2012 China 5 oz Silver Panda Philadelphia ANA Coin Show Medal

2012 China 5 oz Silver Panda Philadelphia ANA Coin Show Medal

This 5 oz silver proof Panda medal was issued for the 2012 Philadelphia ANA Coin Show.

Coin Highlights:

  • Contains 5 oz of .999 fine Silver.
  • Comes with box and a certificate and authenticity.
  • Limited mintage of 2,500 pieces.
  • Obverse: Features a mother panda nuzzling her cub with a border made of bamboo leaves.
  • Reverse: Depicts the Liberty Bell and the Great Wall of China.

Protect your capsule from fingerprints and marring by adding these cotton gloves to your order.

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The Chinese Silver Panda is a stunning tribute to the beautiful architecture and precious wildlife the country is known for. The first Silver Pandas were minted from 1983 to 1985 and made of .900 fine Silver. After a few years of a varied production schedule with different purities, the coins were finally struck in .999 fine Silver in 1989. These Silver bullion coins are struck at various mints across China, including the Beijing Mint, the Shenzhen Mint, the Shanghai Mint and the Shenyang Mint.

In 2016, to better appeal to international investors and collectors, the sizes of the coins were changed from troy ounces to grams. Although not exact conversions, the new sizes are the closest metric equivalent to ounces. These sizes now include: 30 grams, 150 grams and 1 kilo. Previous years also included 1/2 oz and 12 oz coins.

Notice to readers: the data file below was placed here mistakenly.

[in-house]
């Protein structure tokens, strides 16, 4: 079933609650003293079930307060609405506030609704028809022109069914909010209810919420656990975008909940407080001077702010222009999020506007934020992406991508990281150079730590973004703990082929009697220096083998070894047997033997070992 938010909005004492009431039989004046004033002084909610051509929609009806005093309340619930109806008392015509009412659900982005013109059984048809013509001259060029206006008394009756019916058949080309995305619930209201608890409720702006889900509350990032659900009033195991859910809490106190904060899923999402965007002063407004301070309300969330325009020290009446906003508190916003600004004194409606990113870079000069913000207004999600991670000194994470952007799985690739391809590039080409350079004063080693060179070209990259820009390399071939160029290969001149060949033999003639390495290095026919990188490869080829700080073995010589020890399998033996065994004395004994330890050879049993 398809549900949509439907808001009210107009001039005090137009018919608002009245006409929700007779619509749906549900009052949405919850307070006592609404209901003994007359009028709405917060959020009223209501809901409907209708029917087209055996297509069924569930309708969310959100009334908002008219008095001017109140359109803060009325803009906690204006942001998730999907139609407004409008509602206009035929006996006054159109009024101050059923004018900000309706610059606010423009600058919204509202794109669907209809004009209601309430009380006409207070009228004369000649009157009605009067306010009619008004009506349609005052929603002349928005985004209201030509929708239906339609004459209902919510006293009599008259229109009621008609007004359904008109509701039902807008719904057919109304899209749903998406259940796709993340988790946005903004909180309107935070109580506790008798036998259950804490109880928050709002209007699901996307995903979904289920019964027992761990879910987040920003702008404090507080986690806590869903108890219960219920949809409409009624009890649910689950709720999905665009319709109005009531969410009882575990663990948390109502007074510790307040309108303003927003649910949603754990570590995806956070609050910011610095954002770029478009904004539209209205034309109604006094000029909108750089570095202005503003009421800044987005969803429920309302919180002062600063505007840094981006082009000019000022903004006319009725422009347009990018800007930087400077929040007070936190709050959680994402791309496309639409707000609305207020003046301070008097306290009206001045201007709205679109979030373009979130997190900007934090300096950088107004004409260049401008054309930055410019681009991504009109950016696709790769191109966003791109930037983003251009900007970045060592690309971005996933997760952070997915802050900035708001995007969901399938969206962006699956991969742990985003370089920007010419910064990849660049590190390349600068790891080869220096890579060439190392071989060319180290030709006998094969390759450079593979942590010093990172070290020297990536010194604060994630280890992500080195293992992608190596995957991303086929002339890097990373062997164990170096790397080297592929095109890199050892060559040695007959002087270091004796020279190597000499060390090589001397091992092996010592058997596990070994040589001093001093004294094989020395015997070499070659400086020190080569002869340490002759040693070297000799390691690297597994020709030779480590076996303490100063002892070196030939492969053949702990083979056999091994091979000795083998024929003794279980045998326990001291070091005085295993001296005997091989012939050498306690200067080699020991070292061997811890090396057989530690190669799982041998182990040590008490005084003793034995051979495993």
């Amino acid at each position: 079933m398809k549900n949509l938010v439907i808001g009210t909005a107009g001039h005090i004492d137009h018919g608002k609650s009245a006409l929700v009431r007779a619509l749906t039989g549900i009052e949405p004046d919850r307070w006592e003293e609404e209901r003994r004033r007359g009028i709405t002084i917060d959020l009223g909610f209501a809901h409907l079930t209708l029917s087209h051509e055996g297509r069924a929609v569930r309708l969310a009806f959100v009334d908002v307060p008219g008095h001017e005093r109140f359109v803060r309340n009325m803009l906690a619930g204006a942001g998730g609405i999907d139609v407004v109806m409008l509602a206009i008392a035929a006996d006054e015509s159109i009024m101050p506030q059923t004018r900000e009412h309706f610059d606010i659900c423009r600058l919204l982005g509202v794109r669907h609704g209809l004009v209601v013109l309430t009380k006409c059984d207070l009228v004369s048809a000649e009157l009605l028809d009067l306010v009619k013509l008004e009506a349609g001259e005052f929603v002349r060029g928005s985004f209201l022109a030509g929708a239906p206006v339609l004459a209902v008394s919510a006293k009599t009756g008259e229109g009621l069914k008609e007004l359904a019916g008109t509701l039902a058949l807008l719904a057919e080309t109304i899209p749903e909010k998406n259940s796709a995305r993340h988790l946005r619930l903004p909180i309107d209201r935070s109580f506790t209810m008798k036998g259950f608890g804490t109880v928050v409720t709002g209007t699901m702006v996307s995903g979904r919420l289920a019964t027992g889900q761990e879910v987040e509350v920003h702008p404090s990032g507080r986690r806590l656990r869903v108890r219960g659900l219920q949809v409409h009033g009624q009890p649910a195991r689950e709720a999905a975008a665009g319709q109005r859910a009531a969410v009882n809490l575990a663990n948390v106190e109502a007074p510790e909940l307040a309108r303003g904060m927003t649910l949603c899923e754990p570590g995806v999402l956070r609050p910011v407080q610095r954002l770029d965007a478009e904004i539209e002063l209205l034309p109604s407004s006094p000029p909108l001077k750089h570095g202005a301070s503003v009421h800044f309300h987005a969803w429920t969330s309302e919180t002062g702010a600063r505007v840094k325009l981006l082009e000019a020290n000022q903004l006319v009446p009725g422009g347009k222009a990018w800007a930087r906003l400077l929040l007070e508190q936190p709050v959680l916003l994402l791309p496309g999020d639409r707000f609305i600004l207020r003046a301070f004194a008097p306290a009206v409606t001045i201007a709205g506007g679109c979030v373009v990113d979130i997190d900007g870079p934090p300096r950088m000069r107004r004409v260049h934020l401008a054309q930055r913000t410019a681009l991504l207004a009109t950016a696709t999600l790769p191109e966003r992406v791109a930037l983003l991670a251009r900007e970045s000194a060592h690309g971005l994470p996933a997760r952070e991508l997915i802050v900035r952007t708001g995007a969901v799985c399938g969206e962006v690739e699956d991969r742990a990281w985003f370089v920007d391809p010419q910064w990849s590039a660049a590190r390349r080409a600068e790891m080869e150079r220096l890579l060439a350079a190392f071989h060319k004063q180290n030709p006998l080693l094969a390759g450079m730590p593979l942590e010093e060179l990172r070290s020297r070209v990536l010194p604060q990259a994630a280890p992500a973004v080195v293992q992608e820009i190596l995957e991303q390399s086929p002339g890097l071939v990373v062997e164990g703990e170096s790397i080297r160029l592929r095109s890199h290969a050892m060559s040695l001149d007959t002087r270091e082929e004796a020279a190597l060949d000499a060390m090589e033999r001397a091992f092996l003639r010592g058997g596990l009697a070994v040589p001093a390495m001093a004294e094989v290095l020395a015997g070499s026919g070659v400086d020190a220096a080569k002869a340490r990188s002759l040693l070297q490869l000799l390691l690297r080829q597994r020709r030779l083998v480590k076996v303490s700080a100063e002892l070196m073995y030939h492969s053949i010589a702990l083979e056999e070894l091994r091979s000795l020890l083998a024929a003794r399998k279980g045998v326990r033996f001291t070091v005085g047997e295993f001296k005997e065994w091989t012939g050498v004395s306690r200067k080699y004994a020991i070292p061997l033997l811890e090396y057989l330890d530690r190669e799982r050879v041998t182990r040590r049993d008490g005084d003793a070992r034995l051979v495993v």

The Chinese Silver Panda is among the few bullion coins to change its design annually, with one exception. In 2001, a freeze of the design was announced, so coins produced in 2001 and 2002 had identical designs. However, after customer protest, China reverted back to its original policy and in 2003 the coin had a new design. The reverse of the coin always features at least one panda usually in its natural habitat. Since its issuance, the obverse of the coin has featured the iconic Temple of Heaven in Beijing.

After construction began in 1406 under the order of the Yongle Emperor, the Temple of Heaven was completed in 1420. The temple was built so the emperor could pray and make sacrifices to Heaven for a rich and fruitful harvest. Just as the temple itself is beautiful, so too is its symbolism steeped in the rich tradition of ancient Chinese Heaven worship. The Temple of Heaven is divided into two sections by two walls that enclose the temple. The northern half is circular in shape to represent Heaven, while the southern end of the temple is rectangular, symbolizing Earth. The Hall of Prayer inside the temple has four inner, twelve middle and twelve outer pillars that represent the four seasons, twelve months and twelve traditional hours respectively. There are four main dragon-shaped support beams that represent the four seasons and twelve internal pillars that symbolize the lunar months. The dark blue roof tiles of the temple represent the heavens and the Seven-Star Stone Group is symbolic of the seven peaks of Taishan Mountain, a place of worship for the classical Chinese practice of Heaven worship. In 1998, the Temple of Heaven was declared to be a World Heritage Site by UNESCO and was praised as “a masterpiece of architecture… [that] had a profound influence on architecture and planning in the Far East for many centuries.”

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